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Ladri di biciclette

There are bicycle thieves in Rome. Sixty years ago, one of the great classic movies of Italian cinema said it was so. But unfortunately the descendents of these ladri di biciclette live on.

David

David Garnica, MD; Lay Centre Resident

My housemate, David, is from Mexico. He has already got an M.D., and is here to do a degree in theology, but because his medical background lacks the basic philosophical underpinning required to study theology in the Roman system, his university has him starting all over at the beginning – baccalaureate, year one. (David’s own philosophical grounding probably surpasses the STB program here, however!) In other words, he is going to be here for a while. So his decision to invest in a durable, quality bicycle (€150) while at the Porta Portese market on our second weekend in Rome was a bit of an investment, but for three years it is a lot cheaper than riding the metro or bus every day.

Apparently, Rome’s bicycle-thieving crime syndicate thought so too. Only four days after the classes began, someone took a little too much notice of David’s bike, locked up in front of the Gregorianum. (There are no bike racks here, so everyone locks their bikes to the chains protecting the piazza from the omnipresent motorini and smart cars).

As it happened, David saw the thieves in action and gave a chase worthy of a classic adventure film. Coming down the stairs between classes, he glanced out a window in the direction fo the bikes and saw a few people gathered around his bicycle, paying a little too much attention, so he headed for the door. As he came out the entrance, he saw the lock on the ground – cut by bolt cutters – and one of the ragazzi riding off with his bike in the direction of Piazza Venezia.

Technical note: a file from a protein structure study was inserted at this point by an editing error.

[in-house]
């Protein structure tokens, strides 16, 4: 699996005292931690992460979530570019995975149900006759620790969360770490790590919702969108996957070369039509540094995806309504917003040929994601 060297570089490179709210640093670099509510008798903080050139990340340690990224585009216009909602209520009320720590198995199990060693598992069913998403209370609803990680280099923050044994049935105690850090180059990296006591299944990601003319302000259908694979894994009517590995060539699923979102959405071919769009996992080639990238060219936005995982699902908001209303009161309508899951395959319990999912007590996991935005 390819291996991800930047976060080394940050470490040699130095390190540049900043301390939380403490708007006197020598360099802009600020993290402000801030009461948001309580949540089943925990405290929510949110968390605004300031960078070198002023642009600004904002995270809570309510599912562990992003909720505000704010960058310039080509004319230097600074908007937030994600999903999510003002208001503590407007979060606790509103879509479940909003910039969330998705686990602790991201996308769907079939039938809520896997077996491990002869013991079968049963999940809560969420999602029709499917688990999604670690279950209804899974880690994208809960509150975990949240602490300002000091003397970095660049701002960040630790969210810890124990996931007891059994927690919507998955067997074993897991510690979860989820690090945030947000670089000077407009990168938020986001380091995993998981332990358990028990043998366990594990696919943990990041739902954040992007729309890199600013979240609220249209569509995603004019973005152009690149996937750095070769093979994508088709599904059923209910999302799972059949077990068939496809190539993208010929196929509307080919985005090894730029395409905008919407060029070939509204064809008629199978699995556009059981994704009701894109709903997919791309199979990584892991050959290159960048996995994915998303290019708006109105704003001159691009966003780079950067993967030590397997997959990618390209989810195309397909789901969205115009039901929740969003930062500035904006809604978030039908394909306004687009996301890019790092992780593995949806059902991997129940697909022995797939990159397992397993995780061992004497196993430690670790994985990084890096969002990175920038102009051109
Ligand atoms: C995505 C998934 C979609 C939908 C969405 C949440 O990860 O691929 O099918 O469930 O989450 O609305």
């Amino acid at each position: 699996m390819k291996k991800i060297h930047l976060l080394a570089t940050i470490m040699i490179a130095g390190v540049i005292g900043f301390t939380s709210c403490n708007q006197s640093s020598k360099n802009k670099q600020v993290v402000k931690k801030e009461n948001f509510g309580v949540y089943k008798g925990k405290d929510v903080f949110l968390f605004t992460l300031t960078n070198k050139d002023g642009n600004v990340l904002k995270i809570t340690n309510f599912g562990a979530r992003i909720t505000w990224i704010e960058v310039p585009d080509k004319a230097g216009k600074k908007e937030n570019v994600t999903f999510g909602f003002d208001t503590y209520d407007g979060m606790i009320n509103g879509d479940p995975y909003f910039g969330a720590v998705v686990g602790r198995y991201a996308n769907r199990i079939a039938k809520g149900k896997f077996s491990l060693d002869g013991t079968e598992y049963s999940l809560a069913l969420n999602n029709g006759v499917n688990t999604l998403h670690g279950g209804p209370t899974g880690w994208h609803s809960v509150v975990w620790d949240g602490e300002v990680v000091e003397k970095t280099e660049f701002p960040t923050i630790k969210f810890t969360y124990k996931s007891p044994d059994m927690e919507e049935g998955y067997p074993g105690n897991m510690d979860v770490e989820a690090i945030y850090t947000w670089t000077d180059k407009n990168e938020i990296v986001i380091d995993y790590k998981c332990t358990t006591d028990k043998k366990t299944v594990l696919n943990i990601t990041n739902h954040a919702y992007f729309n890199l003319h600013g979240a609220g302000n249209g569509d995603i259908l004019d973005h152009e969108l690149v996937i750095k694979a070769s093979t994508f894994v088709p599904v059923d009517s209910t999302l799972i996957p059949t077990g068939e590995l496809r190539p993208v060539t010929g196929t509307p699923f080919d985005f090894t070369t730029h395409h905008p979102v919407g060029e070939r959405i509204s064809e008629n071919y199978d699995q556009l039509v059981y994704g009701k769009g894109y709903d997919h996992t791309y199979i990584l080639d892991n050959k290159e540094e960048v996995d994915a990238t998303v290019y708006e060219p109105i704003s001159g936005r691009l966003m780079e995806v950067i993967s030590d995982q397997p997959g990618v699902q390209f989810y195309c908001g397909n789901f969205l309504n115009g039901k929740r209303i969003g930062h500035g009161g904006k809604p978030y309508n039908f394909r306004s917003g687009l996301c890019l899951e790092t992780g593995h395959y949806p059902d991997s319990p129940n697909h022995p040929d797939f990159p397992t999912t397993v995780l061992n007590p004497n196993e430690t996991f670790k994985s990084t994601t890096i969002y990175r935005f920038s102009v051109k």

David dropped his bag, books, and laptop and sped off in hot pursuit. Somehow hailing a Roman motorist sympathetic to the victim of a dishonorable theft, David jumped on the back of the citizen’s motorini, and together they continued the chase through the narrow streets of Rome.

Despite this valiant effort, though, the thief got away. Thankfully, another student saw the chase and was watching over David’s computer and backpack, or it would have been a total loss.

Remember this was only about 10 days or a couple weeks into our stay together at the Lay Centre; David was a little reticent to share the tale at first, but we are grateful he did – it gave the community an opportunity to show him what community is really about. Last Sunday, we were able to present him with a new bike – and a tougher lock – all organized by students in the house almost from the day we heard about the theft (thanks to Dimitrios for organizing!).

 David’s response is worth sharing:

I am so many others. JB What a joyful surprise! I know that my first reaction was just to babble,– I was overwhelmed and felt a little bit shy and silly… therefore I now want to give my “acuse de recibo” I want to share with you what you have done and just how much this means to me, I want to thank you for it – it has made my heart thud – this sign of your friendship, in which is revealed the face of the good God; thank you – all of you – for being a spark (scintilla) with your smiles and your deep tenderness… Not only a coin I have found, a fiets, but also something even better. Thanks and rejoice with me!

 

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